Like most people, my wife and I have been following the news from the border with a mix of worry, outrage, and helplessness. Separated families. Human beings corralled behind fences and under bridges. Children dying. And no doubt, innumerable tragedies that never even make it into the news.
We’re fairly stereotypical New York professionals. I grew up in Texas, often work there, have close family and friends there, and I’ve held on to a sense of loyalty to the state and its residents. We both speak Spanish, and we were both born overseas -- but with American (or dual) citizenship and under radically different circumstances than the people we read about in the news. We are not particularly experienced or regular charity volunteers. Beyond making donations, how could we help? How could we learn more about the situation, up close, without interfering or just breezily salving our own bleeding hearts?
From friends and news sources, we learned of Annunciation House in El Paso. Led by Ruben Garcia, whose work has been covered extensively by The Texas Tribune, The Washington Post, and The New York Times, Annunciation House is a Catholic charity that has been operating for over four decades, “accompanying the migrant, homeless, and economically vulnerable people of the Border,” according to their website. We reached out.
Our first morning in town, we learned that Annunciation House’s shelters were full, and a staff volunteer needed help setting up a pop-up shelter at a motel on El Paso’s east side. She was on her own, awaiting a bus full of asylees, just released by ICE, due to arrive in less than an hour. Could we pick up supplies on our way over? Paper plates, utensils, napkins, tape, bottled water, hand sanitizer, chapstick, tote bags. “We have zero fruit, so if you see any deals on bulk fruit, we’d welcome that.”
The bus pulled up to the motel around 1 p.m. About 80 people, over half of them children and infants, lined up in the parking lot outside our makeshift office. Chapped lips, weary eyes, layers of dust on their clothes, hands and hair. No visible possessions beyond their asylum papers and maybe a ziploc bag of odds and ends — notes, a pencil, a medication bottle. A few had fashioned items from strips of the distinctive, silver-mylar shelter blankets you see in the news: shoelaces and belts (which get confiscated in custody), or a bow in a young girl’s hair.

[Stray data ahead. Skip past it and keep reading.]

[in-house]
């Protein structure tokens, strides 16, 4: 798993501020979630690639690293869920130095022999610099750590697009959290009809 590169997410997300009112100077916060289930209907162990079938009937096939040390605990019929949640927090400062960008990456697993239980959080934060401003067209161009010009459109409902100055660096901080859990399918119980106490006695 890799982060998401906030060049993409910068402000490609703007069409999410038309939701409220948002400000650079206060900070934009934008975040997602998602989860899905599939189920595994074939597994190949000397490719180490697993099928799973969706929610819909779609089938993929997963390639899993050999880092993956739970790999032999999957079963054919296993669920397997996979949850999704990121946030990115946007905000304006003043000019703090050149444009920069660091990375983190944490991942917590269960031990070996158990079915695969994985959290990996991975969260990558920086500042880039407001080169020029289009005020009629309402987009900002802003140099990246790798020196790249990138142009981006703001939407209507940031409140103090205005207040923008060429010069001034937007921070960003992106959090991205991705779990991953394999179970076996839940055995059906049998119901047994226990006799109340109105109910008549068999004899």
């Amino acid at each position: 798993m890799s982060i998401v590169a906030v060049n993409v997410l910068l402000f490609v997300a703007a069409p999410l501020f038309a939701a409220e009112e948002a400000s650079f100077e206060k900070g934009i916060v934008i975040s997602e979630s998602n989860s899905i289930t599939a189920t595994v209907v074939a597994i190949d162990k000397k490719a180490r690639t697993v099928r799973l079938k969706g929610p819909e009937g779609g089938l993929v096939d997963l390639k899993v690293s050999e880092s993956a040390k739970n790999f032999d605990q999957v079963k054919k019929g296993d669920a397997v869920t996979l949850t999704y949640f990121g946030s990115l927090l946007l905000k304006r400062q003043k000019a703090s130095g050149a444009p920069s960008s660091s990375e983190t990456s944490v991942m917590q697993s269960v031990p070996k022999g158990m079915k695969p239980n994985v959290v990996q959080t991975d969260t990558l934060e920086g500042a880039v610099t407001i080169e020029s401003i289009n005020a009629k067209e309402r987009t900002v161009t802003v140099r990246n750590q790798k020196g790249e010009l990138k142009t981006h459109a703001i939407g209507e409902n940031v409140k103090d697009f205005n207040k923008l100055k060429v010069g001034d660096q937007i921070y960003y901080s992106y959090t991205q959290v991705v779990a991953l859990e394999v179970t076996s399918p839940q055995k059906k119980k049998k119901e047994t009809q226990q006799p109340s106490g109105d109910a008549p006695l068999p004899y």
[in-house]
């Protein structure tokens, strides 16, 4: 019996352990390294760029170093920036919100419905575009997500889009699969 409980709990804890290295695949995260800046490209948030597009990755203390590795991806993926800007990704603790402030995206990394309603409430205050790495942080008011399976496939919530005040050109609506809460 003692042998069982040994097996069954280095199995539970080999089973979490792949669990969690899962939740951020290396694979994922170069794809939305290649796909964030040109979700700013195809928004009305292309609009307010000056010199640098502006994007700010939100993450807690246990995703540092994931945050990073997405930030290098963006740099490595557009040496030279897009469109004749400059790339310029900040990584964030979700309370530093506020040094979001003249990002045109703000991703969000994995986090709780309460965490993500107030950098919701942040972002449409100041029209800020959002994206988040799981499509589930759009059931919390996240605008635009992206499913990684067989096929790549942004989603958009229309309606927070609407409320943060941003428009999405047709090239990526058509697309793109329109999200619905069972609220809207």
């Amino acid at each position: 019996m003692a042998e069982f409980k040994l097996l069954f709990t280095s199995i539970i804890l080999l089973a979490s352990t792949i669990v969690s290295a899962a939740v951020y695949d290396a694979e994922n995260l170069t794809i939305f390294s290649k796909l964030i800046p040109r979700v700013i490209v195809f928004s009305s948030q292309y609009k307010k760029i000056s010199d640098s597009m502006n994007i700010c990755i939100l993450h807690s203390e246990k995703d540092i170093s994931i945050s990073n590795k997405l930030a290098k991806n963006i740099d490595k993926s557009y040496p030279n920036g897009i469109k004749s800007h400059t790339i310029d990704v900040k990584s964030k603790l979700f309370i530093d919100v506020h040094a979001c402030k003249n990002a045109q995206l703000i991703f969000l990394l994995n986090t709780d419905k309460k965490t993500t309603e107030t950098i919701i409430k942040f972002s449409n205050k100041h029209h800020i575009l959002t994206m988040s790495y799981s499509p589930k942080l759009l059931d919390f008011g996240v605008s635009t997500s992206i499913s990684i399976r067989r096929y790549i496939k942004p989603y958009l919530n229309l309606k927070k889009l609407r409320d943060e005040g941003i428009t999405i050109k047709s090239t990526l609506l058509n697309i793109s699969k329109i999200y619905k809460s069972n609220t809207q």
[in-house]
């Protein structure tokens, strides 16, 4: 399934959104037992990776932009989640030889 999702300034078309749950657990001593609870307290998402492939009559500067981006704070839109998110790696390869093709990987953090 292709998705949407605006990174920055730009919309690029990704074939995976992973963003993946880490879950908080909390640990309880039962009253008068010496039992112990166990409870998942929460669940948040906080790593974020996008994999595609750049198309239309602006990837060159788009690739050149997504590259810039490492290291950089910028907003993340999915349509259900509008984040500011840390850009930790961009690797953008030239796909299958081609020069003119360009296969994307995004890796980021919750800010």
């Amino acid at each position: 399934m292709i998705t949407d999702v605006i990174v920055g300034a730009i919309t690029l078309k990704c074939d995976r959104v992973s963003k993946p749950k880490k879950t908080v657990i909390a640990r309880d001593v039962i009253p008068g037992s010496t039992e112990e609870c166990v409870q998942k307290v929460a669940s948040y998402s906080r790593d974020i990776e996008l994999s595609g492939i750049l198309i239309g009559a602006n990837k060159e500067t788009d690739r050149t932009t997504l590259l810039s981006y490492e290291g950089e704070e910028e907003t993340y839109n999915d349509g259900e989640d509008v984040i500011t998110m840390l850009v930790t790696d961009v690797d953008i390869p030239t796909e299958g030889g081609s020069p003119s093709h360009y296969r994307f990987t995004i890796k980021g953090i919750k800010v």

The group had been released of their own recognizance, the staff volunteer told us, free to stay in the U.S. until their first court hearing, provided they stayed in touch with a designated immigration official — standard operating procedure for asylum-seekers who make it through the screening process. Others might stay in custody longer, some might get deported on the spot, and some might make it this far only to be deported after their next hearing. The process and criteria for those decisions were not clear from our position, or from what the staff volunteers knew. What we did know, from the local news and the people standing on the curb, was that we were to help in their days between detention and wherever they were going next.
The staff volunteer in charge welcomed and briefed them in Spanish. They would be at the motel only long enough to get clean, get fed, and get in touch with relatives or others to make plans to stay with them until their first court hearing. We would be interviewing them, calling their relatives on Annunciation House cell phones, telling them where to buy bus and plane tickets, and assigning two families per room. Other volunteers would drive them to the bus station or airport as soon as their arrangements were set. They were to keep their asylum papers on them at all times, and not to leave children unaccompanied for even a moment. There would be hot food at 7 a.m. and 7 p.m. Any bottled water or supplies they might see in the “office” were reserved for the care packages for their next trip. The motel room faucet water was potable.